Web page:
A lovely, poetic, and compassionate tale with appealing images.


This picture book for all ages explores the difficulty of finding connections and meaning.

A curious, alienlike creature with an elephant’s trunk, pointy ears, enormous dark eyes, angel’s wings, and a Santa suit gazes shyly at readers from the first page. Maybe, the work suggests, this is how some of us might imagine an angel. Angels could take other forms, such as animals (so be kind to them). The story then shares a string of thoughtful observations. Our big brains are a gift, but sometimes they make us painfully aware of our loneliness or difference. We’re always hoping to encounter kindred spirits and experience a sense of relationship with the wonders of our existence: “If we are fortunate, we may connect with someone else—another native alien—from time to time.” Sometimes, though, we’re sidetracked or frightened. Even then, “monsters and demons are also creatures of light deep under the water,” with whom we also have a kinship. Curiosity, companionship, and angels in our lives will help us to feel truly at home, in a place where we’re loved and we belong. The tale offers a blessing that can help readers get to that place: “May we always be on the look-out for small, ordinary magic.” In her second picture book, puppeteer and playwright Sawyer tells a charming and lyrical story about the difficulties of and remedies for isolation. Well-chosen quotations from Mary Oliver and David Bowie bracket the tale, their very different styles somehow converging on the theme of imagination’s power to overcome distance. The story’s appreciation for oddity is both moving and hope-giving. The author’s illustrations have the appearance of blue ballpoint-pen lines filled in with gray, grayish-blue, and rich red accent colors. They have a naïve, quirky quality that fits in well with the text.

A lovely, poetic, and compassionate tale with appealing images.

Pub Date: N/A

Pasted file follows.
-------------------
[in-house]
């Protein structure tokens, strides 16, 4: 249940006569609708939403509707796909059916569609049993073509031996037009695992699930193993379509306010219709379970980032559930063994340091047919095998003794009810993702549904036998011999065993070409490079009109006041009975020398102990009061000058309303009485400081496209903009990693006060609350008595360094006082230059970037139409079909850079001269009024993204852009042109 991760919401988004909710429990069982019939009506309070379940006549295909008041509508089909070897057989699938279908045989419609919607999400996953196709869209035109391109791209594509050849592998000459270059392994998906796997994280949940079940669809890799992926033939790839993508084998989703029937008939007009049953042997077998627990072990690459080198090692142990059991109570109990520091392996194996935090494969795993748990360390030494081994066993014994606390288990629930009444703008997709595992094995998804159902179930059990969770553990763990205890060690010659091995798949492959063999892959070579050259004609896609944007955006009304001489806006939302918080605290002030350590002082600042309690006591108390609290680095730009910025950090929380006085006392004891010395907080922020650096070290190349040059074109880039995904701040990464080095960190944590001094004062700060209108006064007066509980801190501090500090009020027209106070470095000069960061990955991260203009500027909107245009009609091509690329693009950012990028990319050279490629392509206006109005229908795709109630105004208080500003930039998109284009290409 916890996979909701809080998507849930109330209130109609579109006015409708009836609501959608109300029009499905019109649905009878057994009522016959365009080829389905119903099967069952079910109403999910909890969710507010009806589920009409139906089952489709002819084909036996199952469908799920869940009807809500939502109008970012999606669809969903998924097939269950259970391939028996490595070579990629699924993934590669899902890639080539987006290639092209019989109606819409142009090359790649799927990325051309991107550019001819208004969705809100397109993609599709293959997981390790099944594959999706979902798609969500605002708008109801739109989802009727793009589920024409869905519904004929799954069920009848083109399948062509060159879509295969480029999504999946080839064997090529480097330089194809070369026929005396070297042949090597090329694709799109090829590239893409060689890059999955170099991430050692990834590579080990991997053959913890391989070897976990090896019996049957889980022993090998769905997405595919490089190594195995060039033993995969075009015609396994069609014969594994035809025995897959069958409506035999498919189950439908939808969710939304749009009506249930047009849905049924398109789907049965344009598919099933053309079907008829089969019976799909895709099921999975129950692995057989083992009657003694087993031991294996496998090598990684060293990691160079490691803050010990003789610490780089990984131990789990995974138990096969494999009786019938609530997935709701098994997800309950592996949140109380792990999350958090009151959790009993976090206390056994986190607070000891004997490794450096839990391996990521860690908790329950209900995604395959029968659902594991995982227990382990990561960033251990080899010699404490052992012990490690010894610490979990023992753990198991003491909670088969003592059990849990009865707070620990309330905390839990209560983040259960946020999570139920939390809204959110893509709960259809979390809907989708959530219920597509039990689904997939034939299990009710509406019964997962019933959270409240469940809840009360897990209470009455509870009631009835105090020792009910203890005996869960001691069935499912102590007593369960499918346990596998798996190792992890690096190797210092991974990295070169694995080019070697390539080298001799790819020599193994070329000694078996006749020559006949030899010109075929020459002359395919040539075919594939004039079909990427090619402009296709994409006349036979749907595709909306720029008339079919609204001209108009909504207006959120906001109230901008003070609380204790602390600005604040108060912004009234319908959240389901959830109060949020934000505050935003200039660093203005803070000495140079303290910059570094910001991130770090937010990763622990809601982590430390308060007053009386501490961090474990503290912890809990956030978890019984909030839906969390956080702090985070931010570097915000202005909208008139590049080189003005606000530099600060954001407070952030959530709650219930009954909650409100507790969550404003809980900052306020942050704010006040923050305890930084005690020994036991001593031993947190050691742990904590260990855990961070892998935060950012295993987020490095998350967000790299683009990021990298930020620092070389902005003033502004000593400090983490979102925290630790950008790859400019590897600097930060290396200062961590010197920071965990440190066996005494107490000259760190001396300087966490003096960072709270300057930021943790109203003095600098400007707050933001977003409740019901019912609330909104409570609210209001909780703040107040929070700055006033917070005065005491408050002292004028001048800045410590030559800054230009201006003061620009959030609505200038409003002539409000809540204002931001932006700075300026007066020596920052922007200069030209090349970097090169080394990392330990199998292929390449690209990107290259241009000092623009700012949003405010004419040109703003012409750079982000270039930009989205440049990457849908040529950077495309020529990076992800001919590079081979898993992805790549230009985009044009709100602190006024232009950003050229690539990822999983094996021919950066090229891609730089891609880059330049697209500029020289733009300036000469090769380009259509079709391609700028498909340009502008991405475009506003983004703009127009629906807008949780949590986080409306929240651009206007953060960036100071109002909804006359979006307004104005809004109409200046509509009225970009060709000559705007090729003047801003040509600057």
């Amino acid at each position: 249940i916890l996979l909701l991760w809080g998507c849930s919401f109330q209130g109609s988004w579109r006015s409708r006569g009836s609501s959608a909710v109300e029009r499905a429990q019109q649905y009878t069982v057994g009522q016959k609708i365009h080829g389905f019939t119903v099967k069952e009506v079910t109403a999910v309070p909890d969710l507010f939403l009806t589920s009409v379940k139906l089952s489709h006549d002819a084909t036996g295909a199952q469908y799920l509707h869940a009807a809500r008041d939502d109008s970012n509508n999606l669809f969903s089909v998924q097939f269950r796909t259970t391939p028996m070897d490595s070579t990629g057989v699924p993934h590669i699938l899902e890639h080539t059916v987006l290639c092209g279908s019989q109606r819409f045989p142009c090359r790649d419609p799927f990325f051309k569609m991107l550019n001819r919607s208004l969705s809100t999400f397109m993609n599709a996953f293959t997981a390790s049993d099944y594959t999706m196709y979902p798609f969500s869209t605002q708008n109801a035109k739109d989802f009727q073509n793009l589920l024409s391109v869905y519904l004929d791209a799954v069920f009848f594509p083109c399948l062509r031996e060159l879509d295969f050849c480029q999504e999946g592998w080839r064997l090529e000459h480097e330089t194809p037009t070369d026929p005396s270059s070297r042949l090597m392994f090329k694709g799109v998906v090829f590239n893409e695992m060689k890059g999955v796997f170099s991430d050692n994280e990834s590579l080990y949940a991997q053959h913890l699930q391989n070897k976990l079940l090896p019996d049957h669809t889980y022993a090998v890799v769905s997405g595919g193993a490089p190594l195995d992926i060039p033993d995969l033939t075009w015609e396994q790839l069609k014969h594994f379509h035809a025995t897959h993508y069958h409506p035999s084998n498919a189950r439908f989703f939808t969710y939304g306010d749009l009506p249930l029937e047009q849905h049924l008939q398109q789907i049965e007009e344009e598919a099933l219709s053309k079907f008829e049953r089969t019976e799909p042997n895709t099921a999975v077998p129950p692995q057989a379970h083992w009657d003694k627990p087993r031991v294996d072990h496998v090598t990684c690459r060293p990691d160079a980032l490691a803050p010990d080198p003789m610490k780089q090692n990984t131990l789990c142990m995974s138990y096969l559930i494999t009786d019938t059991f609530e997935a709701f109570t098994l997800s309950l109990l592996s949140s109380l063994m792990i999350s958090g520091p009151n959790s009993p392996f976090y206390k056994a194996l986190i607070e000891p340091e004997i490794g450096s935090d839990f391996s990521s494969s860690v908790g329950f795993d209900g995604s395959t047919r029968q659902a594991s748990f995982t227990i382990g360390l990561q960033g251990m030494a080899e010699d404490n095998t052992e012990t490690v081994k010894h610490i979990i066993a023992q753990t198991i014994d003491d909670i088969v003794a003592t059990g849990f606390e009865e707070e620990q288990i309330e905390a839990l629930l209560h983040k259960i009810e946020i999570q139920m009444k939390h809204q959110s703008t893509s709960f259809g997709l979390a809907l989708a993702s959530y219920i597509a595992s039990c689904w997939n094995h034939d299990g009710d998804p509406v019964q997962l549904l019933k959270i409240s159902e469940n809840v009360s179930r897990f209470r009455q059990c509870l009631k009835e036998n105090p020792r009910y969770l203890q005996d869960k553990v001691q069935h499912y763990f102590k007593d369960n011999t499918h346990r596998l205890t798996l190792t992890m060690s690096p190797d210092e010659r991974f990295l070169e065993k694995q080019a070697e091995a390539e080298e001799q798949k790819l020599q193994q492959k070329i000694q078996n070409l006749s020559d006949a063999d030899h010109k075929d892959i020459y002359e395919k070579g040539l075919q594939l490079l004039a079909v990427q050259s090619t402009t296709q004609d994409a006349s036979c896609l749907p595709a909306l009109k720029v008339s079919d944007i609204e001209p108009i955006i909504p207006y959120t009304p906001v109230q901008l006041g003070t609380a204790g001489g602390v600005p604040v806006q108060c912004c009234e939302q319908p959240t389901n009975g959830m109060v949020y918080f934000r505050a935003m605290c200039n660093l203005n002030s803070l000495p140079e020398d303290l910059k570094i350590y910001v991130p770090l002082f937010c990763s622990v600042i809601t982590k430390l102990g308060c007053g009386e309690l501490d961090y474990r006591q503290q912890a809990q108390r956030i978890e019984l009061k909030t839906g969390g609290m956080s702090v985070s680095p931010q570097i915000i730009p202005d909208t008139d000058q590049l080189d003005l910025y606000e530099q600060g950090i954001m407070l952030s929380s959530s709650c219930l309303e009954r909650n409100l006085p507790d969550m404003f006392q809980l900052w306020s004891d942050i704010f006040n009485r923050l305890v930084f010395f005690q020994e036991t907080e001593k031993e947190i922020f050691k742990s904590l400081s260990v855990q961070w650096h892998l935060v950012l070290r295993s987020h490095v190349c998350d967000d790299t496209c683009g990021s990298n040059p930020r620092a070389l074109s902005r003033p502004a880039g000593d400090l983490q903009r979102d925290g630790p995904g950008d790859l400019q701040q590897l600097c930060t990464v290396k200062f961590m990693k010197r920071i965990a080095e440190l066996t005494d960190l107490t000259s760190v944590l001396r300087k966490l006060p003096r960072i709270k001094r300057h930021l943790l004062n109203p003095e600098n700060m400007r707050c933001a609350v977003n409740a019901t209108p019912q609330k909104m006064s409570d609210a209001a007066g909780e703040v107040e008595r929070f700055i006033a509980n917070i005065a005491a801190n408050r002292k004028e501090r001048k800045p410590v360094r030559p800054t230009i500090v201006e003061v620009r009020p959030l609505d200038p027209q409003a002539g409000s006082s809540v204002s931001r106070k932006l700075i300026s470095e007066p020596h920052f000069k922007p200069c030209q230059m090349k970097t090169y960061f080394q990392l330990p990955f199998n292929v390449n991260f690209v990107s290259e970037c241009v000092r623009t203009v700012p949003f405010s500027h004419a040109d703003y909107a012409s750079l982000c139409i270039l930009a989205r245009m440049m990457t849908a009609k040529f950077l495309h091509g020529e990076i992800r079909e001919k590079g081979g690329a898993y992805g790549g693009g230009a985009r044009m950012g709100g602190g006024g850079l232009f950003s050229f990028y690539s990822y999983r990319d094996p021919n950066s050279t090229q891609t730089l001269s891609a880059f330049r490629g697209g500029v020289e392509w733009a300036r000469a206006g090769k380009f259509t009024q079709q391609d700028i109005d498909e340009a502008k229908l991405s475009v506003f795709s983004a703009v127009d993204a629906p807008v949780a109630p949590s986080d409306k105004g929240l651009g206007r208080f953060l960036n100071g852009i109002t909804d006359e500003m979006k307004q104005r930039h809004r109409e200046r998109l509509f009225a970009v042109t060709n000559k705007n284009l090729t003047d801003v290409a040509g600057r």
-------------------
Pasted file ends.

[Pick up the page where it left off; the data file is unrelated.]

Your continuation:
Page Count: 19

Publisher: Self

Review Posted Online: March 18, 2021

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While this is a fairly bland treatment compared to Deborah Lee Rose and Carey Armstrong-Ellis’ The Twelve Days of...


Rabe follows a young girl through her first 12 days of kindergarten in this book based on the familiar Christmas carol.

The typical firsts of school are here: riding the bus, making friends, sliding on the playground slide, counting, sorting shapes, laughing at lunch, painting, singing, reading, running, jumping rope, and going on a field trip. While the days are given ordinal numbers, the song skips the cardinal numbers in the verses, and the rhythm is sometimes off: “On the second day of kindergarten / I thought it was so cool / making lots of friends / and riding the bus to my school!” The narrator is a white brunette who wears either a tunic or a dress each day, making her pretty easy to differentiate from her classmates, a nice mix in terms of race; two students even sport glasses. The children in the ink, paint, and collage digital spreads show a variety of emotions, but most are happy to be at school, and the surroundings will be familiar to those who have made an orientation visit to their own schools.

While this is a fairly bland treatment compared to Deborah Lee Rose and Carey Armstrong-Ellis’ The Twelve Days of Kindergarten (2003), it basically gets the job done. (Picture book. 4-7)

Pub Date: June 21, 2016

ISBN: 978-0-06-234834-0

Page Count: 32

Publisher: Harper/HarperCollins

Review Posted Online: May 3, 2016

Kirkus Reviews Issue: June 1, 2016

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The dynamic interaction between the characters invites readers to take risks, push boundaries, and have a little unscripted...


Reinvention is the name of the game for two blobs of clay.

A blue-eyed gray blob and a brown-eyed brown blob sit side by side, unsure as to what’s going to happen next. The gray anticipates an adventure, while the brown appears apprehensive. A pair of hands descends, and soon, amid a flurry of squishing and prodding and poking and sculpting, a handsome gray wolf and a stately brown owl emerge. The hands disappear, leaving the friends to their own devices. The owl is pleased, but the wolf convinces it that the best is yet to come. An ear pulled here and an extra eye placed there, and before you can shake a carving stick, a spurt of frenetic self-exploration—expressed as a tangled black scribble—reveals a succession of smug hybrid beasts. After all, the opportunity to become a “pig-e-phant” doesn’t come around every day. But the sound of approaching footsteps panics the pair of Picassos. How are they going to “fix [them]selves” on time? Soon a hippopotamus and peacock are staring bug-eyed at a returning pair of astonished hands. The creative naiveté of the “clay mates” is perfectly captured by Petty’s feisty, spot-on dialogue: “This was your idea…and it was a BAD one.” Eldridge’s endearing sculpted images are photographed against the stark white background of an artist’s work table to great effect.

The dynamic interaction between the characters invites readers to take risks, push boundaries, and have a little unscripted fun of their own . (Picture book. 5-8)

Pub Date: June 20, 2017

ISBN: 978-0-316-30311-8

Page Count: 40

Publisher: Little, Brown

Review Posted Online: March 28, 2017

Kirkus Reviews Issue: April 15, 2017

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